The Jewish Museum of Greece (JMG) is pleased to announce a new temporary exhibition, entitled “Stone Paths – Stories Set in Stone: Jewish Inscriptions in Greece”, which it is co-organising and co-hosting with the Epigraphic Museum and with the support of the Ministry of Culture and Sports and its Services. The exhibition is financed by the German Federal Foreign Office, from the Greek-German Future Fund. The exhibition, which will be on show in the temporary exhibition halls of the two museums, will be inaugurated on Monday, 16 May 2022, and runs until the end of February 2023.
The exhibition run until October 15th 2023.
An integral part of the joint enterprise is an art exhibition, “Art of Memory and Commemoration”, curated by Viktor Koen, to be held at the Jewish Museum of Greece, which proposes a new reading of archaeological material through the contemporary gaze of ten artists from the world of the fine and applied arts. It presents an initial attempt to communicate with the specific remnants of a bygone world that usually lie disconnected from their historical and natural contexts. The treatment of ancient inscriptions as an early form of design requires the involvement of artists from a wide range of art forms but also creators from the field of design: font designer Yannis Karlopoulos, industrial designer Andreas Varotsos, artists Artemis Alcalay, Xenis Sachinis and Katerina Zafeiropoulou, artist duo Kalos & Klio and photographers Aris Georgiou and Marilia Fotopoulou have ensured a wide range of styles and results. The exhibition is completed by a painting by Morris Ganis (1973–2019) that bridges this world with the “other”. The exhibition is accompanied by a bilingual catalogue and special educational programmes for school groups.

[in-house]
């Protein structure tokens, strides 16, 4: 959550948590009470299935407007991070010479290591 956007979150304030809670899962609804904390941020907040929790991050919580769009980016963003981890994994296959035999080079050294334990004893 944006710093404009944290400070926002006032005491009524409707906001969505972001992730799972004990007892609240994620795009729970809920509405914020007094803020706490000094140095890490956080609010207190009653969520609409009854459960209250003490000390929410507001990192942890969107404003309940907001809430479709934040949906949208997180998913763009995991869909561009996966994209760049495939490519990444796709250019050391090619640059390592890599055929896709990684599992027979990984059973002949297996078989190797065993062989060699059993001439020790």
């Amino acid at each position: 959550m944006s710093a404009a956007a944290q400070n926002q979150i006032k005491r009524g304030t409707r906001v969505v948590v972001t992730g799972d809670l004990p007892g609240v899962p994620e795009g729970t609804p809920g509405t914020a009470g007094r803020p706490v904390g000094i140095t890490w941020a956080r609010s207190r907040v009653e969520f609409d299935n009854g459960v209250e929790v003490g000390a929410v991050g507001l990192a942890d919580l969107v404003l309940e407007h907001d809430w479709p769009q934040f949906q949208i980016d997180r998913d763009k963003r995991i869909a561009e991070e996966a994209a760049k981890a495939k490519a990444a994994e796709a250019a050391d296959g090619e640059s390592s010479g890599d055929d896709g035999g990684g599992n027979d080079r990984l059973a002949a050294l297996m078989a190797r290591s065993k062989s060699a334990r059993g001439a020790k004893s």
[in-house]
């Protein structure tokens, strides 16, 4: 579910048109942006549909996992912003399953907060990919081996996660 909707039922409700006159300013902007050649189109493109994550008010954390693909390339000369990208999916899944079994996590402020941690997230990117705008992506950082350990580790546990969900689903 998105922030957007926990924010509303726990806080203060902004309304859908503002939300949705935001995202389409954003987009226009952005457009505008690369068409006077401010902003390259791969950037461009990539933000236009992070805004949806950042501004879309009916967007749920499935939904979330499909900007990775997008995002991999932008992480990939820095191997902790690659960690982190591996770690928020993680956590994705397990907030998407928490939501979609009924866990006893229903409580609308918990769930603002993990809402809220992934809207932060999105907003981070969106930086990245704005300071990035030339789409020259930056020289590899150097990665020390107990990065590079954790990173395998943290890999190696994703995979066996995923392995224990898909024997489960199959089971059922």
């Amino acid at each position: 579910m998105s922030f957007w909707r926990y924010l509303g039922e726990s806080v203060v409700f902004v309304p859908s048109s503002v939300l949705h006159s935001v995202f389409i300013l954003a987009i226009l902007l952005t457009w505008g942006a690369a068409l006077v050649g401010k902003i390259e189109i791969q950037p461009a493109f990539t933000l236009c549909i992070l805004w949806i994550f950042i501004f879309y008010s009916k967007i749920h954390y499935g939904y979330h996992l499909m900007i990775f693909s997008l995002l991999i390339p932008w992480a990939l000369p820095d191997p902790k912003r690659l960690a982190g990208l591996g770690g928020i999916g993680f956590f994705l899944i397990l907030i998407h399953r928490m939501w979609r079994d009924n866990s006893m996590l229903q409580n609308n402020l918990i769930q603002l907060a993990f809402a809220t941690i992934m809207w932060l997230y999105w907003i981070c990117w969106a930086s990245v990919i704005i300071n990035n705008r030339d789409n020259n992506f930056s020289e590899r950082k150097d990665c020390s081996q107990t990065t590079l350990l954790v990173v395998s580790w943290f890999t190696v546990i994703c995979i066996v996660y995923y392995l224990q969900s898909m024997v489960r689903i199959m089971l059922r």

The exhibition was inspired by the publication of the academic volume Corpus Inscriptionum Judaicarum Graeciae: Corpus of Jewish and Hebrew Inscriptions from Mainland and Island Greece (Late 4th c. BCE–15th Century), which collects and presents 108 epigraphic items of Jewish interest that are located in Greek territory. The epigraphic corpus was awarded a prize by the Academy of Athens in December 2019. The aim of the joint exhibition is to highlight and showcase selected items of the historical and archaeological evidence of the Jews of Greece (mainly from the late 4th BCE to the 15th century). The information this evidence contains allows us to reconstruct aspects of one of the oldest religious and cultural communities in Europe while it also reveals the multicultural past of the country.
The art exhibition is dedicated to the memory of Morris Ganis, who died before his time.
© Jewish Museum of Greece, Athens 2022